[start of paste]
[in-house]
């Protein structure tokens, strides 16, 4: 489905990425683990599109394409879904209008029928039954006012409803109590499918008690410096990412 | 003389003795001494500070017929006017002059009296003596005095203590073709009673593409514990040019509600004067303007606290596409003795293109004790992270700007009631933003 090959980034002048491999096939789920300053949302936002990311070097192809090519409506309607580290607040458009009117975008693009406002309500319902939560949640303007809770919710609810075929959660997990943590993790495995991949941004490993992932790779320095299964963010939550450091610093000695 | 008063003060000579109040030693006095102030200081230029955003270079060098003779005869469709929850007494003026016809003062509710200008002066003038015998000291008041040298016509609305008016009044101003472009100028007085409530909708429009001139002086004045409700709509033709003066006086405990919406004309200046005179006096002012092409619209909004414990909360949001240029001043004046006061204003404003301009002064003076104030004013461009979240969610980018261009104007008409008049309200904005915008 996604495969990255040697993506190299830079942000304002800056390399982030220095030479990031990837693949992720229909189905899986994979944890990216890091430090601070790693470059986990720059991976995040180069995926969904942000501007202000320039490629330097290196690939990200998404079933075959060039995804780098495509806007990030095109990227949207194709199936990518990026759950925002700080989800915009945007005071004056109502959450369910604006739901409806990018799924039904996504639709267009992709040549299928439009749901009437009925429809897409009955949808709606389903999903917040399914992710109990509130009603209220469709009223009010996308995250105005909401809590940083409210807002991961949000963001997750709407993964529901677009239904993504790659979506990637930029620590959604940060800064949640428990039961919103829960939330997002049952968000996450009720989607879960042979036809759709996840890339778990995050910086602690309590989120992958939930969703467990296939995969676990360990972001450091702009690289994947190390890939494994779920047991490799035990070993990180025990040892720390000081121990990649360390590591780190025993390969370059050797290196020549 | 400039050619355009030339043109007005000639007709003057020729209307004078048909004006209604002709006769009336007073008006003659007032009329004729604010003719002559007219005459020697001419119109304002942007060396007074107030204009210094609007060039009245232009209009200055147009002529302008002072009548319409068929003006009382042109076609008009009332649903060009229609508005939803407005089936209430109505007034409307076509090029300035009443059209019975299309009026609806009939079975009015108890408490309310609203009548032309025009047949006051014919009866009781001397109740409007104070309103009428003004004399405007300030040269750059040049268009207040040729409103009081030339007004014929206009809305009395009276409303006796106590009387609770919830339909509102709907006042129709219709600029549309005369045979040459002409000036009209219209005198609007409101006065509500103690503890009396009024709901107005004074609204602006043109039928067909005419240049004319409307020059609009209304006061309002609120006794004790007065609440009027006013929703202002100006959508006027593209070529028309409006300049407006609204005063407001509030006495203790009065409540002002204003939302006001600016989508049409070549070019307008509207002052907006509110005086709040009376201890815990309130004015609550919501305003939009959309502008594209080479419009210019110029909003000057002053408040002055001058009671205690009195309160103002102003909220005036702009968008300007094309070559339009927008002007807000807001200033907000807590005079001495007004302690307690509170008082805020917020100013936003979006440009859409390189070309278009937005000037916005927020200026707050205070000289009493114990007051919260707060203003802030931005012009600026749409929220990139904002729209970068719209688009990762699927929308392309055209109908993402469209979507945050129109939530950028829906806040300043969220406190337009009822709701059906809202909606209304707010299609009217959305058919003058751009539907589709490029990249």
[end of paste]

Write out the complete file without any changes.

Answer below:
[in-house]
């Protein structure tokens, strides 16, 4: 489905990425683990599109394409879904209008029928039954006012409803109590499918008690410096990412 | 003389003795001494500070017929006017002059009296003596005095203590073709009673593409514990040019509600004067303007606290596409003795293109004790992270700007009631933003 090959980034002048491999096939789920300053949302936002990311070097192809090519409506309607580290607040458009009117975008693009406002309500319902939560949640303007809770919710609810075929959660997990943590993790495995991949941004490993992932790779320095299964963010939550450091610093000695 | 008063003060000579109040030693006095102030200081230029955003270079060098003779005869469709929850007494003026016809003062509710200008002066003038015998000291008041040298016509609305008016009044101003472009100028007085409530909708429009001139002086004045409700709509033709003066006086405990919406004309200046005179006096002012092409619209909004414990909360949001240029001043004046006061204003404003301009002064003076104030004013461009979240969610980018261009104007008409008049309200904005915008 996604495969990255040697993506190299830079942000304002800056390399982030220095030479990031990837693949992720229909189905899986994979944890990216890091430090601070790693470059986990720059991976995040180069995926969904942000501007202000320039490629330097290196690939990200998404079933075959060039995804780098495509806007990030095109990227949207194709199936990518990026759950925002700080989800915009945007005071004056109502959450369910604006739901409806990018799924039904996504639709267009992709040549299928439009749901009437009925429809897409009955949808709606389903999903917040399914992710109990509130009603209220469709009223009010996308995250105005909401809590940083409210807002991961949000963001997750709407993964529901677009239904993504790659979506990637930029620590959604940060800064949640428990039961919103829960939330997002049952968000996450009720989607879960042979036809759709996840890339778990995050910086602690309590989120992958939930969703467990296939995969676990360990972001450091702009690289994947190390890939494994779920047991490799035990070993990180025990040892720390000081121990990649360390590591780190025993390969370059050797290196020549 | 400039050619355009030339043109007005000639007709003057020729209307004078048909004006209604002709006769009336007073008006003659007032009329004729604010003719002559007219005459020697001419119109304002942007060396007074107030204009210094609007060039009245232009209009200055147009002529302008002072009548319409068929003006009382042109076609008009009332649903060009229609508005939803407005089936209430109505007034409307076509090029300035009443059209019975299309009026609806009939079975009015108890408490309310609203009548032309025009047949006051014919009866009781001397109740409007104070309103009428003004004399405007300030040269750059040049268009207040040729409103009081030339007004014929206009809305009395009276409303006796106590009387609770919830339909509102709907006042129709219709600029549309005369045979040459002409000036009209219209005198609007409101006065509500103690503890009396009024709901107005004074609204602006043109039928067909005419240049004319409307020059609009209304006061309002609120006794004790007065609440009027006013929703202002100006959508006027593209070529028309409006300049407006609204005063407001509030006495203790009065409540002002204003939302006001600016989508049409070549070019307008509207002052907006509110005086709040009376201890815990309130004015609550919501305003939009959309502008594209080479419009210019110029909003000057002053408040002055001058009671205690009195309160103002102003909220005036702009968008300007094309070559339009927008002007807000807001200033907000807590005079001495007004302690307690509170008082805020917020100013936003979006440009859409390189070309278009937005000037916005927020200026707050205070000289009493114990007051919260707060203003802030931005012009600026749409929220990139904002729209970068719209688009990762699927929308392309055209109908993402469209979507945050129109939530950028829906806040300043969220406190337009009822709701059906809202909606209304707010299609009217959305058919003058751009539907589709490029990249």